New non-medication treatment for depression including bipolar depression
We are looking for individuals to participate in a trial of transcranial direct current stimulation or tDCS as a potential alternative to medication and electroconvulsive therapy.
Chief Investigator: Professor Colleen Loo
Professor Colleen Loo and her team are conducting a depression treatment trial of transcranial direct current stimulation (tDCS) which could be a potential alternative to medication and electroconvulsive therapy (ECT).
We are recruiting people to participate in this study who:
- are over the age of 18
- have been experiencing feelings of depression for at least four weeks prior to participating in the study
- are able to commit to the trial for at least four weeks.
Participants for this research trial are required to come to the Black Dog Institute in Randwick for one hour every weekday for four weeks with the option of additional treatment. For more information call 02 9382 2987 or email TMSandDCS@unsw.edu.au
What is transcranial direct current stimulation (tDCS)?
tDCS is a very mild form of brain stimulation. The stimulation is painless with no known serious side effects. It is given when a person is fully awake and alert with the stimulation session lasting 30 minutes.
When is tDCS used?
tDCS is a potential treatment for depression, offered as an alternative to antidepressants and ECT. Research suggests that tDCS may have an antidepressant effect when applied over the frontal areas of the brain.
How could tDCS help me?
Previous studies have found that tDCS can be an effective form of treatment for depression. Approximately 50% of participants have shown a significant antidepressant response. Improvements in mood and other symptoms have also been demonstrated in typically hard to treat populations such as people with treatment resistant depression (TRD).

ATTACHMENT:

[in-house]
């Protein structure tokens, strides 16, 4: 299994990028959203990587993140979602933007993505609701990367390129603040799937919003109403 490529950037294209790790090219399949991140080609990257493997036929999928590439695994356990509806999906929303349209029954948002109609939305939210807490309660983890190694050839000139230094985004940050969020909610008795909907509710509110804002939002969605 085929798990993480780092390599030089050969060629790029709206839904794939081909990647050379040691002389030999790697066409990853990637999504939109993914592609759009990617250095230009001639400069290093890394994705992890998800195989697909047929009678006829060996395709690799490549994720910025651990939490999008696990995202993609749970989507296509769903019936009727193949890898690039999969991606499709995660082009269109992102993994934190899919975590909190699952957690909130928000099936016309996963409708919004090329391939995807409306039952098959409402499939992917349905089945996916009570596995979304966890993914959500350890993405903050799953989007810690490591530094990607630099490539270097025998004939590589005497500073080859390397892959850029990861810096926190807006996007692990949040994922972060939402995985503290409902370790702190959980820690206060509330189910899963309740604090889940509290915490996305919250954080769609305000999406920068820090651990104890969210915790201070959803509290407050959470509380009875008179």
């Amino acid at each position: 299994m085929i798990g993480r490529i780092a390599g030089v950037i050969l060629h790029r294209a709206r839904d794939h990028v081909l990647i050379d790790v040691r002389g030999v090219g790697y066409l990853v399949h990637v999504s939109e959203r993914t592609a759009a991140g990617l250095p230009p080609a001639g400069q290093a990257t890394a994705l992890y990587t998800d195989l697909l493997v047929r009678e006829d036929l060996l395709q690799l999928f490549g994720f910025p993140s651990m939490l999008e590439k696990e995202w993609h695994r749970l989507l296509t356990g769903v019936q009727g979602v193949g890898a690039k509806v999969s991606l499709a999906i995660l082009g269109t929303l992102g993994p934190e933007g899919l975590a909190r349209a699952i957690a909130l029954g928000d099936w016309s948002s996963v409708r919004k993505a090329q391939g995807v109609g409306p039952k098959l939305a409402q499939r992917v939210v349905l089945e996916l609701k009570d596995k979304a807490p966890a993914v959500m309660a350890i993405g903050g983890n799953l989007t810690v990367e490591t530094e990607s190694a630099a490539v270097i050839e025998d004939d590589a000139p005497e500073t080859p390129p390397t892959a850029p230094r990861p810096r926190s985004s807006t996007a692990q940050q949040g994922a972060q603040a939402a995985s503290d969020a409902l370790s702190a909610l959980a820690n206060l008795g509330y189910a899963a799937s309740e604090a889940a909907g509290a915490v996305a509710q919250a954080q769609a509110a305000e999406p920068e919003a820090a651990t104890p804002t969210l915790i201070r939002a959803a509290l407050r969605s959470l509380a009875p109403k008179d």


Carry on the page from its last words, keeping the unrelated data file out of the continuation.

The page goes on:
Using tDCS to treat depression
The beneficial effects of tDCS on mood have been reported since the 1960s and 1970s. Recently our researchers carried out a large research trial which compared tDCS with a placebo. The results of the trial provided further evidence that tDCS has antidepressant effects. Our research team, led by Professor Colleen Loo, are collaborating with international researchers to further improve the effectiveness of tDCS and test its effectiveness in bipolar disorder as well as non-bipolar depression. It is thought that tDCS works by modifying and correcting brain activity levels i.e. tDCS can increase brain activation in areas that are underactive or reduce brain activation in areas that are overactive.
How long does tDCS take to work?
The stimulation takes 30 minutes per session with one session every weekday. A course of at least four weeks is recommended for therapeutic results.
How safe is tDCS?
Research into the use of tDCS in humans has been conducted for over two decades, and to date there have been no serious adverse effects found with stimulation. Research using animals has found that the stimulation is too weak to result in any injury. Our research team has conducted over 4000 sessions of treatment using tDCS with only very mild side effects, such as tingling or itching on the skin below the electrode pads.
What is the cost to be involved in the tDCS trials?
For participants in our study treatment will be provided free of charge and all participant details will be kept confidential.